Can I say I am exhausted? The last three weeks especially have been gruelling. As I mistook the closing date for October 31 instead of October 13, the last three weeks required me to edit 3000 words a day to finish in time. If I wasn’t working, I was more or less writing. On the train to work, on the train from work, and after dinner until around 11pm. Did I mention I get up at 5:45am? Oh and Sunday night I got three hours sleep due to a restless toddler. 

 As much as I love it, I do not want to look at that manuscript for at least several months. Fortunately, results are not released until the end of November. If I don’t win, I can let it sit until next year. If I do win, they are going to give me money to pay someone to mentor me. Yay! Call me pessimistic, but I don’t have any real expectations of winning. As you know, I write fantasy. Unless the competition is dedicated exclusively to speculative fiction, trying to win a competition with a piece of fantasy fiction is akin to trying to win an Oscar with something like ‘Pirates of the Caribbean: Curse of the Black Pearl’. And we all know how well that went - don't we?

So now I am at a loose end. What am I going to do with all my time? 

As it turns out I actually have a list as long as my arm. I’ve promised about three people guest blogs. I have to catch up on my own blogs, which I had let slide for the last week. I did a new post for Somebody Has To Say It last night and of course this one today. I’m participating in Six Sentence Sunday again this week and there will probably be another post here on Flight of the Dragon early next week. 

On top of that I had committed to read and review two books. If you are one of these people, I am terribly sorry for the delay. I am on to this now. Less formally, there are two people who have asked me to provide some pointers on their own work and I also participate in two critique groups, one of which is very active.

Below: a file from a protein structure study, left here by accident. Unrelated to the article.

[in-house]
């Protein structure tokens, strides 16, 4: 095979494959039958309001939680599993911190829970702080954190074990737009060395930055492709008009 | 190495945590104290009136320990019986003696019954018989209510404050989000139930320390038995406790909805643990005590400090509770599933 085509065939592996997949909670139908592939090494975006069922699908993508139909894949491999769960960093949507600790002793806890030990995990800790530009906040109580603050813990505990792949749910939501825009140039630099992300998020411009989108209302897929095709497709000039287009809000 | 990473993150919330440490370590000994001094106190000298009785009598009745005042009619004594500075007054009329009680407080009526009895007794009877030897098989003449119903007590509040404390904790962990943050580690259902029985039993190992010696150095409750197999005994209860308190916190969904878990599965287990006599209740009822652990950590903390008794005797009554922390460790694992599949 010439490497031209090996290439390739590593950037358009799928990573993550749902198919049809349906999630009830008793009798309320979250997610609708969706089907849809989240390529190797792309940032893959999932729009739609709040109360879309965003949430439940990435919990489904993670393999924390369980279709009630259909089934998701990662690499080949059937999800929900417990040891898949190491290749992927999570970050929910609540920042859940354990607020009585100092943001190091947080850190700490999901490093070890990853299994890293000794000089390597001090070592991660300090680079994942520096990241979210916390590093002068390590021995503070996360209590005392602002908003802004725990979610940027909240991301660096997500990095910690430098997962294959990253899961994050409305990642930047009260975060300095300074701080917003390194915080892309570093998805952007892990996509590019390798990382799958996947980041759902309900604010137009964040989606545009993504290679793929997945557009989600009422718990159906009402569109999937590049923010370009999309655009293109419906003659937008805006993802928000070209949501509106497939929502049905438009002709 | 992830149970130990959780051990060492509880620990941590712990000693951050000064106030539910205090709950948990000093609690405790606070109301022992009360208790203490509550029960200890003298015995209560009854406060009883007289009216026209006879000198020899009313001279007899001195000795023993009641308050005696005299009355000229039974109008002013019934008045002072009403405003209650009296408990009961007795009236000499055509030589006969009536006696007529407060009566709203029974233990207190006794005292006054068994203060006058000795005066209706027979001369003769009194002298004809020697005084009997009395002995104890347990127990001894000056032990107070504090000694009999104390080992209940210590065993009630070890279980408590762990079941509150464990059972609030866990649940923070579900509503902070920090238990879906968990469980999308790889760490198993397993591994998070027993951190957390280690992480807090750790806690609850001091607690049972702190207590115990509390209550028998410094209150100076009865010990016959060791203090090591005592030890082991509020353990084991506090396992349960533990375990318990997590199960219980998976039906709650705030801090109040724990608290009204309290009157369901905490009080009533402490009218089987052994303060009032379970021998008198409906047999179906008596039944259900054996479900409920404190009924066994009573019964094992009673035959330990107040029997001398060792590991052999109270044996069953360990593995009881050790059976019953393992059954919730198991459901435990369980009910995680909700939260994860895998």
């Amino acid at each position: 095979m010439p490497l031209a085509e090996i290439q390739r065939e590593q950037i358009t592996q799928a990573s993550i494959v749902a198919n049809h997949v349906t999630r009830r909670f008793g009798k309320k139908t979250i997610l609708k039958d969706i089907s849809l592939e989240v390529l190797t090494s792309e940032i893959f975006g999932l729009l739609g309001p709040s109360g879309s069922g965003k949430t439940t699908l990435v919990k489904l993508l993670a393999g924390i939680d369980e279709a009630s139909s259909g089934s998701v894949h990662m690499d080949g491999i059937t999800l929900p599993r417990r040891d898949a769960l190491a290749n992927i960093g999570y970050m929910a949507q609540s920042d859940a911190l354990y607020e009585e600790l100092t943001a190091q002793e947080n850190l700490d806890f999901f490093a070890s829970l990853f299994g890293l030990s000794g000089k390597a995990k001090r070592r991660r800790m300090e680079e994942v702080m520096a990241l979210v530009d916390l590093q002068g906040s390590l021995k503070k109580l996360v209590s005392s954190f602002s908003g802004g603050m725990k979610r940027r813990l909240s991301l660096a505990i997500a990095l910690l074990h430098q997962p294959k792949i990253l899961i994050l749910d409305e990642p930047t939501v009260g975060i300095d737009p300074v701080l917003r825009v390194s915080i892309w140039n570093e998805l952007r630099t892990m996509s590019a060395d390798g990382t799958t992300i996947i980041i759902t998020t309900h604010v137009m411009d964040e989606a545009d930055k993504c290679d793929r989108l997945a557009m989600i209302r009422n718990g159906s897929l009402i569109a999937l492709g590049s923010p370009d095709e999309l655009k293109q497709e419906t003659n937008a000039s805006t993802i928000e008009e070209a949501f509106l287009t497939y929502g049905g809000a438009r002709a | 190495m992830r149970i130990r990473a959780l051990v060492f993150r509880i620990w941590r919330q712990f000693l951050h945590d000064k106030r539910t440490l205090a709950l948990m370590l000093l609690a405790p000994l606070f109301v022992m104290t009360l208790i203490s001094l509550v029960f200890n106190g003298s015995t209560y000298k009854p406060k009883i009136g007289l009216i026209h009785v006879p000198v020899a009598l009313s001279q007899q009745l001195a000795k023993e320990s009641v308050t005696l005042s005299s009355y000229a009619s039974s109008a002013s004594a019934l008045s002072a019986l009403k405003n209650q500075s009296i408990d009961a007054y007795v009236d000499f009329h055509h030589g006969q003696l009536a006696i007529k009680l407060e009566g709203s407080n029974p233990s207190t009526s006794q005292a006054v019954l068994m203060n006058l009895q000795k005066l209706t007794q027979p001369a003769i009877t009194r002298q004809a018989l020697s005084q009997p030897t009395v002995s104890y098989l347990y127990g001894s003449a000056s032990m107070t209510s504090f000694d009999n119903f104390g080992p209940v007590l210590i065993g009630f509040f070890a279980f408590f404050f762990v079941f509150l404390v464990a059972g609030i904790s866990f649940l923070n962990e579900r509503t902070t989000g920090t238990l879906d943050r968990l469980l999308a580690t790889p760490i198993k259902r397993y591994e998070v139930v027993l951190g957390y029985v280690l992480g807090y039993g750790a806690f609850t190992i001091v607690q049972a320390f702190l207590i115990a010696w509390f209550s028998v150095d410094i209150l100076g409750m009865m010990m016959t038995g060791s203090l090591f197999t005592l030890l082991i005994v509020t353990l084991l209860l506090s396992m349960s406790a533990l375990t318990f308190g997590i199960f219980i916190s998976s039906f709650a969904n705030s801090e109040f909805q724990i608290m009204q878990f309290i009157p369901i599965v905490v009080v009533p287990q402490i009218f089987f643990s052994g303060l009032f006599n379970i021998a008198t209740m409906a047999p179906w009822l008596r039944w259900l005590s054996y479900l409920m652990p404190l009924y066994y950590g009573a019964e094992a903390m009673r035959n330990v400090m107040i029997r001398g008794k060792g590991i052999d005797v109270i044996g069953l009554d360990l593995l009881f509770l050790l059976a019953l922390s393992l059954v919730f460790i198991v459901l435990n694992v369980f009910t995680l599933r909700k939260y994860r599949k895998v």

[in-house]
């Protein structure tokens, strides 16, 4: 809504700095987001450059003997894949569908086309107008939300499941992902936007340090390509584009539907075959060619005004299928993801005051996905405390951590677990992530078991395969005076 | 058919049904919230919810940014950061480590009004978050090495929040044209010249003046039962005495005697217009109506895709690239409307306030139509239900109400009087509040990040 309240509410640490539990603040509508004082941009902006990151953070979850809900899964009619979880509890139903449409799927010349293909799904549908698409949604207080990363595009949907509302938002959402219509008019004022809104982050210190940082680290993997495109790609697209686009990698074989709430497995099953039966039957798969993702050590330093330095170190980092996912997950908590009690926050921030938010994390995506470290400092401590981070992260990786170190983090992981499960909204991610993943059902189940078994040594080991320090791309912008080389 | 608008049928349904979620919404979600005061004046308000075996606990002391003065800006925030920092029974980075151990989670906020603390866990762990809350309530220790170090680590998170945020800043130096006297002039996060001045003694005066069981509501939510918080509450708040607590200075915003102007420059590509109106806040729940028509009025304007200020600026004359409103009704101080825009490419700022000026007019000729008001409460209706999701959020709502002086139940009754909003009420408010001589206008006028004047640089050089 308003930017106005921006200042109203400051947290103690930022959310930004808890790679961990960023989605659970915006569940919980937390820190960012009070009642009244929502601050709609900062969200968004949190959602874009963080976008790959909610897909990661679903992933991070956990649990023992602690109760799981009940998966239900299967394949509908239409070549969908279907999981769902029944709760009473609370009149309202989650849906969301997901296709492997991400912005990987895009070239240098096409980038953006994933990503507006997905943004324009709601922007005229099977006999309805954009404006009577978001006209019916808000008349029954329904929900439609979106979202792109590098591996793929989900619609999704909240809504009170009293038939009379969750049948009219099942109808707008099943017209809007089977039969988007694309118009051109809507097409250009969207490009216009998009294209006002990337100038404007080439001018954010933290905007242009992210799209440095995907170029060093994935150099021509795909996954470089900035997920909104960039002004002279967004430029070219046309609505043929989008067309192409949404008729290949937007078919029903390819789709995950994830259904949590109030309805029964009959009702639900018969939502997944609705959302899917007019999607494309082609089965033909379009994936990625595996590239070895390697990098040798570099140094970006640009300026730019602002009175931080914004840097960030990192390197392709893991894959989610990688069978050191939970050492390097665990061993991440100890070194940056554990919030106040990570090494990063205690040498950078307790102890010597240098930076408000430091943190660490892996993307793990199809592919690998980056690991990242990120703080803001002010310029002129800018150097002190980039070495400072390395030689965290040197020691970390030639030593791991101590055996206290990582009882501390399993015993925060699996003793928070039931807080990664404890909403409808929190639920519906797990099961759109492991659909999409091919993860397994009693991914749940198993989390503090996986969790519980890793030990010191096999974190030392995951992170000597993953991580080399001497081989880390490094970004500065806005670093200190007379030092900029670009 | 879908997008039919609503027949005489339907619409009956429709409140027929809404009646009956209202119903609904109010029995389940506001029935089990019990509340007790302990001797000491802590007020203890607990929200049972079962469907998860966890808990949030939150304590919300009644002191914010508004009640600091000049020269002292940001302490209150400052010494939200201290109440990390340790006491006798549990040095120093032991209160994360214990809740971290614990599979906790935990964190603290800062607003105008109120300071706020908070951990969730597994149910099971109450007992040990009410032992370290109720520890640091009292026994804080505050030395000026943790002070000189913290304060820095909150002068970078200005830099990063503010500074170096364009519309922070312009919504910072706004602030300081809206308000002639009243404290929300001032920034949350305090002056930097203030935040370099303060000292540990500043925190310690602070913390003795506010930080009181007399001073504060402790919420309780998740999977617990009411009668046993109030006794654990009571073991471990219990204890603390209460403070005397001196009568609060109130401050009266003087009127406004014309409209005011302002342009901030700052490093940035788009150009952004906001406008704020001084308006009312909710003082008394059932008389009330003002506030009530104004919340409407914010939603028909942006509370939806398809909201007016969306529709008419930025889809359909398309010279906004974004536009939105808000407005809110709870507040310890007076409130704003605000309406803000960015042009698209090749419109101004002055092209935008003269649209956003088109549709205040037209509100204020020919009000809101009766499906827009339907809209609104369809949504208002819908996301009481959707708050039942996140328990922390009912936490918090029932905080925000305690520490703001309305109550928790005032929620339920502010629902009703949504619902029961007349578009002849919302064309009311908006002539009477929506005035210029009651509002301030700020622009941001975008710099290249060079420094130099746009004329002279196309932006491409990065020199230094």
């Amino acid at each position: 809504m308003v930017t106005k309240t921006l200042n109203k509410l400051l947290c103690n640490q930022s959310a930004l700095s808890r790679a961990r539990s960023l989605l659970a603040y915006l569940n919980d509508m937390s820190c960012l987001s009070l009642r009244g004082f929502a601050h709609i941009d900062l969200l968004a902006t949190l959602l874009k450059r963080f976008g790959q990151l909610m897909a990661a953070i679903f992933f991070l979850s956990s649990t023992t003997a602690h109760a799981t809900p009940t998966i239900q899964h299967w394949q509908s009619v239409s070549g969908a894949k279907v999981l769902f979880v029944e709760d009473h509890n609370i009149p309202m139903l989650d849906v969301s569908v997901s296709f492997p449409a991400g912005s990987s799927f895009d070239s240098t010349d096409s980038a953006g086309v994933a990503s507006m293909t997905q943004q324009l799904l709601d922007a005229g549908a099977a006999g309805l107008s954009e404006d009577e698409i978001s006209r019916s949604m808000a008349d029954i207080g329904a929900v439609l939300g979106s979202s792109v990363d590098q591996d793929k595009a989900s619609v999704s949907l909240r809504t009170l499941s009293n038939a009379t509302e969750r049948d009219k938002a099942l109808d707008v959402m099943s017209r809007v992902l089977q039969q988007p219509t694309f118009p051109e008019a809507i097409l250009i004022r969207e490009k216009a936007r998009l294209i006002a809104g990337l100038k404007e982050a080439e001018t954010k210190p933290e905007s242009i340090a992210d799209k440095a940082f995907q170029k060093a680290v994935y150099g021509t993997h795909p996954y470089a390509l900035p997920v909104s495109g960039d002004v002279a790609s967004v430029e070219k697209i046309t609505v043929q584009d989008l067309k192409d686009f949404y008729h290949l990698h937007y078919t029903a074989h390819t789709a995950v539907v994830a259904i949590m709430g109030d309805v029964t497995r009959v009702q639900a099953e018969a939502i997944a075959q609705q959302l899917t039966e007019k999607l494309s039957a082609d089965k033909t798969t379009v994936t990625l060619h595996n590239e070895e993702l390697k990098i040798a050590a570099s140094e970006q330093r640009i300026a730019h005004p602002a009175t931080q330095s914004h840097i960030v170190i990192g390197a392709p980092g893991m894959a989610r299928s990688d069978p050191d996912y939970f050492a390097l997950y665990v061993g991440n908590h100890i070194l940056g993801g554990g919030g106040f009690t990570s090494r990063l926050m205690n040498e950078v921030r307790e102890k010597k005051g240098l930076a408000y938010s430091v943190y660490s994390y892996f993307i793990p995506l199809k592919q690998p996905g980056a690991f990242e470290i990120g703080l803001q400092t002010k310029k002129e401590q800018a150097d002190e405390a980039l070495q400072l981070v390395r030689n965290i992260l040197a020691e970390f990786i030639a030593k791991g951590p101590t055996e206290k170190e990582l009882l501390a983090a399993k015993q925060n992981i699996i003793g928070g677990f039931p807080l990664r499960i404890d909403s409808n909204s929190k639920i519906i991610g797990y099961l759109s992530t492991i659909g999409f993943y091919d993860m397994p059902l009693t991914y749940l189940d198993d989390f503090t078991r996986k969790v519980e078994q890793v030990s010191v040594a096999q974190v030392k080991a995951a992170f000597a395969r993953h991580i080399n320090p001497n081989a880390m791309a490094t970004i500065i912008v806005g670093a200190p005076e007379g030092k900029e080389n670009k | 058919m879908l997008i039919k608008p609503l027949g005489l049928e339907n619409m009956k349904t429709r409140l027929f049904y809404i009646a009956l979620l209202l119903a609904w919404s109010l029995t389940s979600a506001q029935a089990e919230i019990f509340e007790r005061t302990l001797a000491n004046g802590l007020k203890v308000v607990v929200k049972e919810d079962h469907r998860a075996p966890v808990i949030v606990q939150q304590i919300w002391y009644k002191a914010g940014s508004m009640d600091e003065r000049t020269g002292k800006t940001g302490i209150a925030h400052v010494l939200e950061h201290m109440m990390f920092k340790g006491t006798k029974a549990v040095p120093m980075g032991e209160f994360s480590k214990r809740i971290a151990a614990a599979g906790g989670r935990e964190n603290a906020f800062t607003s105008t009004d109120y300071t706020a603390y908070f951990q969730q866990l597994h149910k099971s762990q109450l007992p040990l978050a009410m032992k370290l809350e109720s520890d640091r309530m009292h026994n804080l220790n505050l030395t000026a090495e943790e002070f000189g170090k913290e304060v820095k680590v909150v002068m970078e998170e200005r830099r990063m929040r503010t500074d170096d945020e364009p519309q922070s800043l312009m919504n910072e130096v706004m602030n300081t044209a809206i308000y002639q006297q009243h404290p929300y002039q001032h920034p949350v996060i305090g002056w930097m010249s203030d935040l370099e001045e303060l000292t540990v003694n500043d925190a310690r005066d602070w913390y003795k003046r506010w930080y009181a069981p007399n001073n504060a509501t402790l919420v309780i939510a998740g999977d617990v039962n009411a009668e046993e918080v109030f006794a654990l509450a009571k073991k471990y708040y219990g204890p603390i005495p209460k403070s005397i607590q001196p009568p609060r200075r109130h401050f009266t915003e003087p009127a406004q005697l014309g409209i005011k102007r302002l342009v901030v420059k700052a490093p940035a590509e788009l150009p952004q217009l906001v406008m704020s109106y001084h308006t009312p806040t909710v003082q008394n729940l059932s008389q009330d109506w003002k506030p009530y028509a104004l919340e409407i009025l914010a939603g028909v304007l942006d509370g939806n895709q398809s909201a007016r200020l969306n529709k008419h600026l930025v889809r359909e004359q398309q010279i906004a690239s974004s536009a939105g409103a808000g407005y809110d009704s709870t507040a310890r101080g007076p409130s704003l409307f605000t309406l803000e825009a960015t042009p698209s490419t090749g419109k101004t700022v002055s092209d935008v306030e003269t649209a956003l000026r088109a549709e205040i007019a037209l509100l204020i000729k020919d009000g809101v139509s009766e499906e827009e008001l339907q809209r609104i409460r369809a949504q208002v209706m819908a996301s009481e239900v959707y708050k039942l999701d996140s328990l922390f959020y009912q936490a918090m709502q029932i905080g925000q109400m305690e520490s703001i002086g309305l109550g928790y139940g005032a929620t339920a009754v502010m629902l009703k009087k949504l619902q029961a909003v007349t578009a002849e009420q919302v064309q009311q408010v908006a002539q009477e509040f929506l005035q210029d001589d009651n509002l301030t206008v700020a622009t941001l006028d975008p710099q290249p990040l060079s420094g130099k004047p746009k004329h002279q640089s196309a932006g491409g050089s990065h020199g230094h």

What I’m looking forward to the most, though, is reading. I haven’t read very much at all in the last six months and I miss it! Here is my reading list as it stands at the moment:

  1. ‘The Ways of Kings: Part 2’ by Brandon Sanderson;
  2. ‘Spirit Gate’ and ‘Shadow Gate’ by Kate Elliott;
  3. ‘Medalon’ by Jennifer Fallon;
  4. 'The Iron Tree’ by Cecelia Dart-Thornton;
  5. ‘Master of Dragons’ by Margaret Weis;
  6. ‘The Bourne Identity’ by Eric Van Lustbader;
  7. ‘The Magician’s Guild’ by Trudi Canavan;
  8. 'The Blade Itself’ by Joe Abercrombie;
  9. ‘A Dance With Dragons’ by George R. R. Martin;
  10. ‘The Omen Machine’ by Terry Goodkind;
  11. ‘Royal Exile’, ‘Tyrant’ and ‘Goddess’ by Fiona McIntosh;
  12. 'Path of Revenge’ by Russell Kirkpatrick;
  13. ‘Nascence’ by Tobias S Buckell;
  14. ‘The Assassins: Forged in Blood’ by Goran Zidar;
  15. ‘Grand Duchy’ by Kevin Edwards;
  16. ‘Witches’ by Phil Stern.
  17. ‘The Commander and the Den Asaan Rautu’ by Michelle Franklin
  18. ‘The Serpent Bride', The Twisted Citadel’ and ‘The Infinity Gate’ by Sara Douglass;
  19. ‘Stormed Fortress’ and ‘Initiate’s Trial’ by Janny Wurts.
I am looking forward to it with child-like delight!

You can learn more about 'Deathhawk’s Betrayal' here and the protagonist, Astarl, here. Look out for another excerpt this Sunday in Six Sentence Sunday.

Sunday, 9 October 2011

Six Sentence Sunday

This is my first week participating in Six Sentence Sunday. I saw it last week and felt inspired to do it.

This is an excerpt from my unpublished manuscript 'Deathhawk's Betrayal'.

He was armed and she wasn’t. It didn’t matter. Attacking with hands and feet, she forced him backwards with a flurry of blows. Rage drove her onwards, wringing unexpected strength and speed from her. Danek backed into the sitting room. Lost in the whirlwind of fury and need for his blood, Astarl pushed after him.

You can find more Six Sentence Sunday writers here.

Tuesday, 4 October 2011

My Passion Play: Richard and Kahlan

The couple I have selected for my Passion Play is Richard Cypher and Kahlan Amnell from the Sword of Truth series by Terry Goodkind. If I had to pick my favourite books, it would have to be this series. Without a doubt theirs is the greatest romance I have yet read. 

There is so much I would love to say about their tortured relationship but there are eleven books. A twelfth has just been released that follows the close of the main conflict, but unfortunately I have not read it yet. It would definitely ruin the series for any of you who haven’t read it if I was to go on about all the insurmountable obstacles Richard and Kahlan must face. Even the little I will say here will give away some secrets in the first book, Wizard’s First Rule. Don’t worry, I’m not giving away the ending.